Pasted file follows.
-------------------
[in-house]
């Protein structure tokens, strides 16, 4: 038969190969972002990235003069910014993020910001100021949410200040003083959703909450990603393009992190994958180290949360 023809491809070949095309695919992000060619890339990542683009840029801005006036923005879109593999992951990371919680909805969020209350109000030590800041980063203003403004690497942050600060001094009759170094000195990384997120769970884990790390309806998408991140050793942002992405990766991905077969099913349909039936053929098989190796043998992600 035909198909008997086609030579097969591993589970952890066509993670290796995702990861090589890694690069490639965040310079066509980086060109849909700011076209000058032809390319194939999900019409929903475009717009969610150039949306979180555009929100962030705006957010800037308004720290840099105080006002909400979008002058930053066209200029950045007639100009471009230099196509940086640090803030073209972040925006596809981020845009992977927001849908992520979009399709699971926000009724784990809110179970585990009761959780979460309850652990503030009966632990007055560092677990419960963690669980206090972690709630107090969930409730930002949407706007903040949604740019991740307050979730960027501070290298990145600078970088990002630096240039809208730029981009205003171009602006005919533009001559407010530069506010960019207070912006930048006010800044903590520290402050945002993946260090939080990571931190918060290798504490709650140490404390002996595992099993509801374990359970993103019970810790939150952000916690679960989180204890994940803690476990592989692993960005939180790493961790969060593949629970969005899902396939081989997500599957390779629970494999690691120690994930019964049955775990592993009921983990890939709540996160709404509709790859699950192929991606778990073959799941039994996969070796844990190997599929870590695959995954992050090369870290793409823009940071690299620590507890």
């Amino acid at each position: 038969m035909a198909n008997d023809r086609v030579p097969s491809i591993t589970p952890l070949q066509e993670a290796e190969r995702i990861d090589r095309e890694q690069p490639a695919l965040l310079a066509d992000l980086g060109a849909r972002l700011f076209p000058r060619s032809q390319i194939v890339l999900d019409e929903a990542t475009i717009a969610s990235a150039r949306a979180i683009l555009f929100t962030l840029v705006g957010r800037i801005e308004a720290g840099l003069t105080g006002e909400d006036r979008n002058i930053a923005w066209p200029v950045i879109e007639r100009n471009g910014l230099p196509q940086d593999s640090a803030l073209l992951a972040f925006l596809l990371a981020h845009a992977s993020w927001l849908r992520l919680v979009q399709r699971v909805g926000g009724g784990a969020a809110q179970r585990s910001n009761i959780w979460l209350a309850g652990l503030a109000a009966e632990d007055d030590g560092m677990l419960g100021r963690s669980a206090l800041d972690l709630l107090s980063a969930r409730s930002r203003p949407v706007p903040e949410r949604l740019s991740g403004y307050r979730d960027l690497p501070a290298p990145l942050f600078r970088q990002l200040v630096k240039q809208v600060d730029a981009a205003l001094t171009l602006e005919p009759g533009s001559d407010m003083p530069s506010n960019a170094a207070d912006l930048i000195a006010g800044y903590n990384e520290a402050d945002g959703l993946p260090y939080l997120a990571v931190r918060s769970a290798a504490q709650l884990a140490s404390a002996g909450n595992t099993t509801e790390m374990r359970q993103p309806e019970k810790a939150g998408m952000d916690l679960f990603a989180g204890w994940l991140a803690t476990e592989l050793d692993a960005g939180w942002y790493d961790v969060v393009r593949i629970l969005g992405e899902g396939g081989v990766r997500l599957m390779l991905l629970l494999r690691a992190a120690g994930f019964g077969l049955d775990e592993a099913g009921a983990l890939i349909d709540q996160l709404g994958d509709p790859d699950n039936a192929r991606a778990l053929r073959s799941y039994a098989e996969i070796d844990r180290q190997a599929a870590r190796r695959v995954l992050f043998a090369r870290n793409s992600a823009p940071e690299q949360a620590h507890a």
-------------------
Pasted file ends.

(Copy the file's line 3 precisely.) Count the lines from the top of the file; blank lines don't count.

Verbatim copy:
């Amino acid at each position: 038969m035909a198909n008997d023809r086609v030579p097969s491809i591993t589970p952890l070949q066509e993670a290796e190969r995702i990861d090589r095309e890694q690069p490639a695919l965040l310079a066509d992000l980086g060109a849909r972002l700011f076209p000058r060619s032809q390319i194939v890339l999900d019409e929903a990542t475009i717009a969610s990235a150039r949306a979180i683009l555009f929100t962030l840029v705006g957010r800037i801005e308004a720290g840099l003069t105080g006002e909400d006036r979008n002058i930053a923005w066209p200029v950045i879109e007639r100009n471009g910014l230099p196509q940086d593999s640090a803030l073209l992951a972040f925006l596809l990371a981020h845009a992977s993020w927001l849908r992520l919680v979009q399709r699971v909805g926000g009724g784990a969020a809110q179970r585990s910001n009761i959780w979460l209350a309850g652990l503030a109000a009966e632990d007055d030590g560092m677990l419960g100021r963690s669980a206090l800041d972690l709630l107090s980063a969930r409730s930002r203003p949407v706007p903040e949410r949604l740019s991740g403004y307050r979730d960027l690497p501070a290298p990145l942050f600078r970088q990002l200040v630096k240039q809208v600060d730029a981009a205003l001094t171009l602006e005919p009759g533009s001559d407010m003083p530069s506010n960019a170094a207070d912006l930048i000195a006010g800044y903590n990384e520290a402050d945002g959703l993946p260090y939080l997120a990571v931190r918060s769970a290798a504490q709650l884990a140490s404390a002996g909450n595992t099993t509801e790390m374990r359970q993103p309806e019970k810790a939150g998408m952000d916690l679960f990603a989180g204890w994940l991140a803690t476990e592989l050793d692993a960005g939180w942002y790493d961790v969060v393009r593949i629970l969005g992405e899902g396939g081989v990766r997500l599957m390779l991905l629970l494999r690691a992190a120690g994930f019964g077969l049955d775990e592993a099913g009921a983990l890939i349909d709540q996160l709404g994958d509709p790859d699950n039936a192929r991606a778990l053929r073959s799941y039994a098989e996969i070796d844990r180290q190997a599929a870590r190796r695959v995954l992050f043998a090369r870290n793409s992600a823009p940071e690299q949360a620590h507890a």